Our announcement of a new subscription website for more in-depth Vols football and basketball news quickly drew some negative comments. The reaction is not surprising, given our past history with a paid sports site, but it also reflects a misunderstanding of our latest plan.
GVX247.com launches tomorrow as the latest site in the 247Sports network of subscription college sites. The guys who created the Rivals.com network then sold it to Yahoo! are looking to duplicate their success and do even better with 247Sports.com. They are building a new national network of premium sites that already includes some two dozen stretching from Arizona to Wisconsin to Florida. They are adding sites almost every week and will have dozens more by the end of next year.
Naturally, the University of Tennessee was a must for the network, and 247Sports was going to create a subscription Vols site whether or not the News Sentinel was involved. But they liked the idea of building on the GoVolsXtra brand, and we liked the idea of partnering rather than competing with the new site.
The venture gives us a chance to build a new revenue stream. We are, after all, a business, and we produce a product to make money. As the news industry’s business model changes, it’s important to explore new opportunities. Also, the partnership guarantees more content for our print subscribers and advertisers, the folks who still are paying the bills for the bulk of our reporting. The arrangement has the effect of adding two sports writers to our print staff, and that’s a deal most editors would snatch in an instant.
Readers are concerned that we plan to gut the GoVolsXtra.com free site to force fans to subscribe to the new paid site. That’s not the plan. We tried that once and we abandoned it.
When we launched GoVolsXtra.com as a subscription site a few years ago, we moved almost all of our exclusive content — columns, videos, scoops, special reports — behind the pay wall. All that was left on GoVols.com were wire stories and other generic content. The strategy made the pay site profitable, but it also annoyed loyal print subscribers who wanted to go online, too, and it limited our overall reach in the market. We ultimately decided it would be better business to make all that online content free, and that judgment hasn’t changed. Our exclusive commentary, multimedia, breaking news and feature stories will stay on the free site.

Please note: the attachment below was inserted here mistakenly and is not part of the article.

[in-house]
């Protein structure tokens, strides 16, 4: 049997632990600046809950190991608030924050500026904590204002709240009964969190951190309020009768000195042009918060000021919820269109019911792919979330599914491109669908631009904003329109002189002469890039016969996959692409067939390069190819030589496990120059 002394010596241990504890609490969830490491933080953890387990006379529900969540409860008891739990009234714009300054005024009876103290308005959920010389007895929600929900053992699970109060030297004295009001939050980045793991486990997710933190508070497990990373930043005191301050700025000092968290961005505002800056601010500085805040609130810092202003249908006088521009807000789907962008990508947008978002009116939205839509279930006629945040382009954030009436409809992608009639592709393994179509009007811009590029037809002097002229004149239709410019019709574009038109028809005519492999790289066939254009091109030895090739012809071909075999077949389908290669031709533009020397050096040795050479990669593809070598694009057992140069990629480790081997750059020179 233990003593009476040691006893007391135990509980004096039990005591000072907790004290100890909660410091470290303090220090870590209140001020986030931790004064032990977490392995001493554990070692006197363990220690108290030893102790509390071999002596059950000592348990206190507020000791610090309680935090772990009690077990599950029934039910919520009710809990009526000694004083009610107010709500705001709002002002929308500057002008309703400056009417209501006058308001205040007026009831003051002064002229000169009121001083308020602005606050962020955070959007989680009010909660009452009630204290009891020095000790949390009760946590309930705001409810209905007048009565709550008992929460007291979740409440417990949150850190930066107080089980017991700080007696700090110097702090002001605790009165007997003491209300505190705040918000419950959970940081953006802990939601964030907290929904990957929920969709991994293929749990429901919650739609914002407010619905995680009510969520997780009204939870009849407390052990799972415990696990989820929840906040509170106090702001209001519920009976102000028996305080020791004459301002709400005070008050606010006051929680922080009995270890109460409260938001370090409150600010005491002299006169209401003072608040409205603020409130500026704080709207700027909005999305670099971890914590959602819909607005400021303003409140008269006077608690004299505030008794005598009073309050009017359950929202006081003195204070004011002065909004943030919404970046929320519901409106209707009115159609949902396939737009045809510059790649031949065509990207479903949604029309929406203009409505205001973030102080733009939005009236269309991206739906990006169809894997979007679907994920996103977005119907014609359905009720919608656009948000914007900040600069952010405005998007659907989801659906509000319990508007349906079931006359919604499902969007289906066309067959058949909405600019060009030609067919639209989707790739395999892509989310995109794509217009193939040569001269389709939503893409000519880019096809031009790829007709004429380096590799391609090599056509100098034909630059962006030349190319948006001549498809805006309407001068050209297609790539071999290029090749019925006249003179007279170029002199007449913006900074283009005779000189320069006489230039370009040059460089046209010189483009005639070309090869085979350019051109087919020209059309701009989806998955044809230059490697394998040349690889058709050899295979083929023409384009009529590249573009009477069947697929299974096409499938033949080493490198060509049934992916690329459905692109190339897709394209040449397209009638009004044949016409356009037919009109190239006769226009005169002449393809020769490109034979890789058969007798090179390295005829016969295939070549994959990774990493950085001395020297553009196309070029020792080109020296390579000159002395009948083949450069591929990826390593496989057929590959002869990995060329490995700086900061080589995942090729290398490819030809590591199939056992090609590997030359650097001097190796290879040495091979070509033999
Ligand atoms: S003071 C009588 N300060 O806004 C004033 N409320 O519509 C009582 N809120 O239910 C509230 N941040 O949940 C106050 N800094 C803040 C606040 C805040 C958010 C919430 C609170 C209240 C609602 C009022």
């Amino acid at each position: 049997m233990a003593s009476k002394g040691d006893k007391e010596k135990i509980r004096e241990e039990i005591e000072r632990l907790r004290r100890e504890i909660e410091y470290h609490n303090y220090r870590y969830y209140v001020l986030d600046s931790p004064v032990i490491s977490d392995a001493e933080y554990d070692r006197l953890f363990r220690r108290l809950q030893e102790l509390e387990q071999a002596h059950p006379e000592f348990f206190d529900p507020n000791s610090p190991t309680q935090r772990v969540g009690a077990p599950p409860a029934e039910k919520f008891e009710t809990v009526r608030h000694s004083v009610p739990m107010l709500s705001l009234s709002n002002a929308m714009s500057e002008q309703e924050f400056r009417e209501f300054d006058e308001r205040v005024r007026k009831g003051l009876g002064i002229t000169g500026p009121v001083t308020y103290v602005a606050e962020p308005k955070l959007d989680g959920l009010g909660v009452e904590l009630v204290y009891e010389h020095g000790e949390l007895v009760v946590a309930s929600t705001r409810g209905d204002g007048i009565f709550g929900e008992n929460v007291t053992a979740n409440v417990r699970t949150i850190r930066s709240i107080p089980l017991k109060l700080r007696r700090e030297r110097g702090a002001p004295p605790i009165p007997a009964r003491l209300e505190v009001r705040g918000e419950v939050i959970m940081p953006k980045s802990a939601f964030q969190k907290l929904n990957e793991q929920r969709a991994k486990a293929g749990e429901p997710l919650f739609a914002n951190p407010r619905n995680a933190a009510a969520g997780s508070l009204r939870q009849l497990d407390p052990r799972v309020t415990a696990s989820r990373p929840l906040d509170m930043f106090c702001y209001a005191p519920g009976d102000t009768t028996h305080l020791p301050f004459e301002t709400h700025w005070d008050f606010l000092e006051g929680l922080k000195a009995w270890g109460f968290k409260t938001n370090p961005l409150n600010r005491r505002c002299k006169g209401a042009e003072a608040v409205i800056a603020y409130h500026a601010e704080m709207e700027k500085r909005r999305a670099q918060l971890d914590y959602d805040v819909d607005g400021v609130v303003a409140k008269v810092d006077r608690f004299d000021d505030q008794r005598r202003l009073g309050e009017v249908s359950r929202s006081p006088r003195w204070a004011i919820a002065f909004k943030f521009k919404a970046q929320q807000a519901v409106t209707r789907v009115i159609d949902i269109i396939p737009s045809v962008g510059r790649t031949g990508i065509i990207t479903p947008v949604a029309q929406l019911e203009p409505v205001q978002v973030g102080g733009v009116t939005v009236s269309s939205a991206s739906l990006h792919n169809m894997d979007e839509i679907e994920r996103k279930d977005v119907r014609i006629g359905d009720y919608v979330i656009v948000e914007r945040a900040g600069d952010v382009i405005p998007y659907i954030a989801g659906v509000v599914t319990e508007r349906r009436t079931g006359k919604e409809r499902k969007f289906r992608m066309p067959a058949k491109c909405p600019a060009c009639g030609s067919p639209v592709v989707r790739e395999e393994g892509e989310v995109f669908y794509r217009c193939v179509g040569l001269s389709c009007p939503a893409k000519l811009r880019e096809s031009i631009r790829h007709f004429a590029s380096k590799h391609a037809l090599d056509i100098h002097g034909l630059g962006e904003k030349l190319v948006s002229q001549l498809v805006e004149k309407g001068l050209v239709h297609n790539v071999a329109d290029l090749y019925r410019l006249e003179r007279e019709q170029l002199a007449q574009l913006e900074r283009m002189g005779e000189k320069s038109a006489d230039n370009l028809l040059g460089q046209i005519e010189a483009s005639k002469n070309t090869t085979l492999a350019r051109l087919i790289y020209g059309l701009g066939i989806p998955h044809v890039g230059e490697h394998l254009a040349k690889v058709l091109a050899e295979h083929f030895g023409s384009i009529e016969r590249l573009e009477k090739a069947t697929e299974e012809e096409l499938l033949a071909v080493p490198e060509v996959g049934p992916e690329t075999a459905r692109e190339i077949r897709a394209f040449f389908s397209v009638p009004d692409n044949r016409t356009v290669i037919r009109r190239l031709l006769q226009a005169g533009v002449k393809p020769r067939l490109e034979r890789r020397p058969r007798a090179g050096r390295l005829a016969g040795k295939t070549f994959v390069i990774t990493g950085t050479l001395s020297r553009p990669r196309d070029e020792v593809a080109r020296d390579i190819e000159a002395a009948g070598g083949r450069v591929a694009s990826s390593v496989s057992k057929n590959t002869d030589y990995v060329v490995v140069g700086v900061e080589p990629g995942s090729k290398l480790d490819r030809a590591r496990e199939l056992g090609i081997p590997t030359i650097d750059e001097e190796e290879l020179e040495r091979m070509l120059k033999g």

So why would anyone subscribe to GVX247.com? For the same reason that people are subscribing to 247sports sites in other cities: because they get access to a national network that features extremely focused news, information and discussion, especially about recruiting, an area of content that a national network can cover better than any standalone site.
We think real fans will continue to flock to the extensive free content we’ve got on GoVolsXtra.com. But we also think that some especially intense fans will subscribe to GVX247.com, too, to get even more of the Vols. How many will that be? One post on today’s announcement story argued that “99 percent” of the comments were adverse to the new site. But since the News Sentinel has substantially more than a million unique web visitors each month, if 1 percent opted to subscribe, the site would be hugely successful.
That may take a while, but in the meantime, our print readers will benefit from more content, our regular online readers will enjoy the same content they have for the past few years, and fanatics who want even more Vols news will have a place to go for a strong, new line of content.
Mary Elizabeth Hatt, known as “Marybelle” to her friends, wants to be a chef. This Christmas the 6-year-old will be cooking with some special help.
The girl was featured in one of Fred Brown’s stories profiling the folks who are being helped by the News Sentinel’s Emptry Stocking Fund. She told how she idolized Paula Deen and hoped, someday, to be a famous chef, too.